M.Goodall, A.Tagg British Aircraft before the Great War (Schiffer)
Deleted by request of (c)Schiffer Publishing
P.Lewis British Aircraft 1809-1914 (Putnam)
White and Thompson No. 1
The publication of F. W. Lanchester's Aerodynamics in 1907 aroused considerable interest for the subject in Norman A. Thompson, an electrical engineer by profession, who was, at that time, manager of the Clyde Valley Electrical Power Company. The appearance of Aerodonetics by the same author during the following year was responsible in 1908 for Thompson's decision finally to enter the field of aviation, as he felt that the time had arrived for practical engineering experience to be applied to the theory of flight. Thompson met Lanchester in March, 1909, and enlisted his services as a designer and adviser to White and Thompson, a partnership which he had formed with Dr. Douglas White, a friend of substantial means and with varied interests. Dr. White agreed to finance experiments, not for profit but to help to ensure that Great Britain remained in the forefront of progress.
Lanchester's first design for the partnership was planned originally as a single-seat machine with one engine, but was then revised as a two-seater with two 50 h.p. Gnomes, coupled to each other by a crossed belt in case of failure of one of them. Construction was placed in the hands of the Daimler Motor Company of Coventry, who had started the fuselage and engine installation when, in the summer of 1910, the work was transferred to the White and Thompson premises at Middleton-on-Sea, near Bognor, Sussex. A shed and offices had been set up with a staff of ten under Dr. White and Norman Thompson as joint managers, and the site was chosen because of the fine stretches of sand along the shore between Bognor and Littlehampton which were very suitable for testing. The surface, however, was changed greatly by a heavy storm before the firm completed the Daimler-built chassis. The No. 1 emerged finally as a pusher biplane with Warren-girder braced, all-metal wings which were covered with 23 s.w.g. aluminium, and mounted on a fuselage consisting of an ash frame clad with sheet steel. Dihedral was incorporated in the lower wings only, and biplane tail surfaces were combined with four fixed fins, construction being similar to that of the wings, while movable surfaces comprised a nose-mounted rudder and split elevators. The sturdy four-wheel undercarriage was of the pneumatic type. Conforming with Lanchester's ideas, the machine was designed for high-speed flight by fitting small wings and opposite-rotating narrow, three-bladed propellers of only 5 ft. 2 ins. diameter.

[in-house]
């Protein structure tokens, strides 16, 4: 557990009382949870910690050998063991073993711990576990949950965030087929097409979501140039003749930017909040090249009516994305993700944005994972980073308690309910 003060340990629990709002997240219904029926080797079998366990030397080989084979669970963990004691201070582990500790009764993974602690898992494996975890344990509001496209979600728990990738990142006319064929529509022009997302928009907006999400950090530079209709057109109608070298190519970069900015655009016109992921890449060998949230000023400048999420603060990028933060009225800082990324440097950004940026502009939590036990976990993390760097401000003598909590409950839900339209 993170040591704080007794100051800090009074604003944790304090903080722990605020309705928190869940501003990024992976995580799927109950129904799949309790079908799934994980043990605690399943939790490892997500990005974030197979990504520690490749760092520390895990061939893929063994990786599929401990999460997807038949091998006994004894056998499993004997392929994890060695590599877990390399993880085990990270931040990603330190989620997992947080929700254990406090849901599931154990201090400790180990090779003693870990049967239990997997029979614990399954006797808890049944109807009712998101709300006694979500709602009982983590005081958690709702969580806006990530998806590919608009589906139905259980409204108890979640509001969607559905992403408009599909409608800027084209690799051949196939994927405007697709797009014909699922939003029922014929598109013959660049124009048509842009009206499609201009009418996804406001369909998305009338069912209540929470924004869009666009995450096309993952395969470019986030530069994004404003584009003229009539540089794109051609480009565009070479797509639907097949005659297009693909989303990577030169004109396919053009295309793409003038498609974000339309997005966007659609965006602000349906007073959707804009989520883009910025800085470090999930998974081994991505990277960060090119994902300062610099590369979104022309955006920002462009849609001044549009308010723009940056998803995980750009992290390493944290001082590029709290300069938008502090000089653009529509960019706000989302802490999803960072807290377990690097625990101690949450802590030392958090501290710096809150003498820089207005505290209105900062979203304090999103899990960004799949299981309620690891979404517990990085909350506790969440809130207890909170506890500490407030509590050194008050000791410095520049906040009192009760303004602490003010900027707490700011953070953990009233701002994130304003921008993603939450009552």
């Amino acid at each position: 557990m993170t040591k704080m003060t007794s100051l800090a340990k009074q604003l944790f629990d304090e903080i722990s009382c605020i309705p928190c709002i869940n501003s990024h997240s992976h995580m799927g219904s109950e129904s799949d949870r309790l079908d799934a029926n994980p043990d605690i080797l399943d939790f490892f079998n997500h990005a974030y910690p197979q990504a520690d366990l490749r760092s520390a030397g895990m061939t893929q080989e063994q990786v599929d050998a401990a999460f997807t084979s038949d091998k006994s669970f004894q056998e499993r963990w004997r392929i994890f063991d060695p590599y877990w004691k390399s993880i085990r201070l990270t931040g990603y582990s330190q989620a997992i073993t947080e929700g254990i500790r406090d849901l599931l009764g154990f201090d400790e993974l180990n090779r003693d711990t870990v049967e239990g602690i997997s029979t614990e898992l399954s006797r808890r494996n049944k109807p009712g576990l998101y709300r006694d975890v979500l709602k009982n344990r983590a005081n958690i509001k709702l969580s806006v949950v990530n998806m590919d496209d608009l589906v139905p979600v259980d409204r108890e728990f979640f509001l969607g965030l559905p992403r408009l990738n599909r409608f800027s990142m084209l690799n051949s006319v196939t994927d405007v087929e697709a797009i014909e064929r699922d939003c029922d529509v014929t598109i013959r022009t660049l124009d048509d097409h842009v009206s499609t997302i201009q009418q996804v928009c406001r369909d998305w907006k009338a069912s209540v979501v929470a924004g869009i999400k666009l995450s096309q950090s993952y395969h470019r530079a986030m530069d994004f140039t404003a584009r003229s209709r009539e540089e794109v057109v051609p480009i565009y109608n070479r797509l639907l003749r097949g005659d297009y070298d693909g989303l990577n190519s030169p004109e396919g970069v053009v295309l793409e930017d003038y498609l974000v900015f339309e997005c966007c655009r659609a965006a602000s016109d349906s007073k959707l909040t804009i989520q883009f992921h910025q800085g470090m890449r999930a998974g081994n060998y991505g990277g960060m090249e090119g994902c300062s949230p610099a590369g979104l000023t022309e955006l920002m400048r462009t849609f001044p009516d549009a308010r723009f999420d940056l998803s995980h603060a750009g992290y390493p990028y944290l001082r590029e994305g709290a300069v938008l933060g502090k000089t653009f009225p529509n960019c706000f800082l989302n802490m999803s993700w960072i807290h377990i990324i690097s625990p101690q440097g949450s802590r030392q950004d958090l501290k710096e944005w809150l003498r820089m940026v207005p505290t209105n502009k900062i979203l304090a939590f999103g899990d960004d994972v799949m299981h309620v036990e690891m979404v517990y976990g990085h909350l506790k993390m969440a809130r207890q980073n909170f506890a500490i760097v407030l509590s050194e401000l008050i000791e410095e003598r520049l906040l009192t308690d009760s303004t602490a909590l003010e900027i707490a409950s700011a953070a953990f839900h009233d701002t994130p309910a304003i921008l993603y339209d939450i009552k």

Tests were carried out along the shore by Norman Thompson and by Captain Wilmot Nicholson, R.N., with employees of the firm chasing the Grey Angel, as the aircraft was called, with planks to be placed under the wheels to prevent it sinking into the sand when it stopped rolling. Owing to the meagre wing area provided and insufficient thrust available, the machine could not be persuaded to take off, and many detail modifications were made, including the fitting of new propellers, each with four wide blades, and of larger wheels and tyres. The White and Thompson No. 1 was too complex and advanced in conception for its time to be successful. It finally rose from the sands on one occasion, but development was abandoned ultimately when, during testing by Captain Nicholson, the undercarriage collapsed and the machine overturned after running into the water. Span, 25 ft. Wing area, 100 sq. ft. Weight empty. 1.200 lb.